Here are a few reasons for using XML (in no particular order). Not all of these will apply to your own requirements, and you may have additional reasons not mentioned here (if so, please let the editor of the FAQ know!).
* XML can be used to describe and identify information accurately and unambiguously, in a way that computers can be programmed to ‘understand’ (well, at least manipulate as if they could understand).
* XML allows documents which are all the same type to be created consistently and without structural errors, because it provides a standardised way of describing, controlling, or allowing/disallowing particular types of document structure. [Note that this has absolutely nothing whatever to do with formatting, appearance, or the actual text content of your documents, only the structure of them.]
* XML provides a robust and durable format for information storage and transmission. Robust because it is based on a proven standard, and can thus be tested and verified; durable because it uses plain-text file formats which will outlast proprietary binary ones.
* XML provides a common syntax for messaging systems for the exchange of information between applications. Previously, each messaging system had its own format and all were different, which made inter-system messaging unnecessarily messy, complex, and expensive. If everyone uses the same syntax it makes writing these systems much faster and more reliable.
* XML is free. Not just free of charge (free as in beer) but free of legal encumbrances (free as in speech). It doesn’t belong to anyone, so it can’t be hijacked or pirated. And you don’t have to pay a fee to use it (you can of course choose to use commercial software to deal with it, for lots of good reasons, but you don’t pay for XML itself).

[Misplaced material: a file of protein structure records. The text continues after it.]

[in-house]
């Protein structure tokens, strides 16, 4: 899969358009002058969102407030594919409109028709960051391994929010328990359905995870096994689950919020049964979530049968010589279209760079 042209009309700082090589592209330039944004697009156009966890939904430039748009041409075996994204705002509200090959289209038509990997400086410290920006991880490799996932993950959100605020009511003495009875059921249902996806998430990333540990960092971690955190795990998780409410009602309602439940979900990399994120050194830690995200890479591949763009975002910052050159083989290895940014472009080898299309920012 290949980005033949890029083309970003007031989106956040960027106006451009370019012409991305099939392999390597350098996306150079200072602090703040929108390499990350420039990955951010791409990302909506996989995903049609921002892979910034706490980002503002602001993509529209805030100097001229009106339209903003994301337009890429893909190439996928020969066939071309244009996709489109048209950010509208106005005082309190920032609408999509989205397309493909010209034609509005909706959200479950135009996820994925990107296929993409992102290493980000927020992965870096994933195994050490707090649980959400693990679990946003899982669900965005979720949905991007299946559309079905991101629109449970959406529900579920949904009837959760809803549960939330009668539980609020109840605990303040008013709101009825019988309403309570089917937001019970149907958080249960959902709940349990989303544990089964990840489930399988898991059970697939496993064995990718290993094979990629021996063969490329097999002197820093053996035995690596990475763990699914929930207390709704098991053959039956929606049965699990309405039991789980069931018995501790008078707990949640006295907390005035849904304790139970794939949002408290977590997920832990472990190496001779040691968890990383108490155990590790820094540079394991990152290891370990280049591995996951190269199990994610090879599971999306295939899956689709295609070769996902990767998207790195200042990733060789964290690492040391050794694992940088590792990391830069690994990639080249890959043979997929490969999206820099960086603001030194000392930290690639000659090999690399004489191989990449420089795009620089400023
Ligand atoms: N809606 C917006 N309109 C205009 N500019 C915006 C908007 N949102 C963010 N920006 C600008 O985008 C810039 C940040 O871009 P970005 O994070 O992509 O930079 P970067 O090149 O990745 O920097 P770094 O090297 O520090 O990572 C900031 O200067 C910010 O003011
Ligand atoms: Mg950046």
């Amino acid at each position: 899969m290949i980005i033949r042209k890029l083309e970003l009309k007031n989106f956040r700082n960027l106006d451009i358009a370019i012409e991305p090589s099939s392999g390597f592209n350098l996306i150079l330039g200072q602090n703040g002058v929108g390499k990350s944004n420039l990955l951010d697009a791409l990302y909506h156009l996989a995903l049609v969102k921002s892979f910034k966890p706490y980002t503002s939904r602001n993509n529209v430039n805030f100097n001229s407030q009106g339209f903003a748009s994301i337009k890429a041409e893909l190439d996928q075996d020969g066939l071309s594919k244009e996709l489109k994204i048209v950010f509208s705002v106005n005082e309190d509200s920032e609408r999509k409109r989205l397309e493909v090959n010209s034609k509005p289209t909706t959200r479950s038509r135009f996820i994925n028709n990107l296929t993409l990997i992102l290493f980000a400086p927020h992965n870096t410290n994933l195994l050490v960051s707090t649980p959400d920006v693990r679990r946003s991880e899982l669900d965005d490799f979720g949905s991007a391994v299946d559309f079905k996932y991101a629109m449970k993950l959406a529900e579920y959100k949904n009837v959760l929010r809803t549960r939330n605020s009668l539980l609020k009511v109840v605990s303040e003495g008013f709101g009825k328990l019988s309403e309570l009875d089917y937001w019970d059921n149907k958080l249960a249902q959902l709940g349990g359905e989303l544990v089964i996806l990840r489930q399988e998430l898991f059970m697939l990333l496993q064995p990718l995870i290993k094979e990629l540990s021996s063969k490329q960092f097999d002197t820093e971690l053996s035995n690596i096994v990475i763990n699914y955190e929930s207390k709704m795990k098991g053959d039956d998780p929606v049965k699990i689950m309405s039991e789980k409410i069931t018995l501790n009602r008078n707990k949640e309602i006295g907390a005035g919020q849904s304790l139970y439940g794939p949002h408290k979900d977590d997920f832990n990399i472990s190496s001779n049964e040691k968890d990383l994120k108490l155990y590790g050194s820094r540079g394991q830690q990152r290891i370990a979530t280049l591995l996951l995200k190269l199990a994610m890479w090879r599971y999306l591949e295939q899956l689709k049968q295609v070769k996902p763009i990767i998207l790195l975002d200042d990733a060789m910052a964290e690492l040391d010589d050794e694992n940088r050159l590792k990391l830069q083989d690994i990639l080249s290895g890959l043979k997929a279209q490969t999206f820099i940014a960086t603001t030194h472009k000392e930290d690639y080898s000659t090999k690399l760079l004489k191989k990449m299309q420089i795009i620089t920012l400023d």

* XML information can be manipulated programmatically (under machine control), so XML documents can be pieced together from disparate sources, or taken apart and re-used in different ways. They can be converted into almost any other format with no loss of information.
* XML lets you separate form from content. Your XML file contains your document information (text, data) and identifies its structure: your formatting and other processing needs are identified separately in a stylesheet or processing system. The two are combined at output time to apply the required formatting to the text or data identified by its structure (location, position, rank, order, or whatever).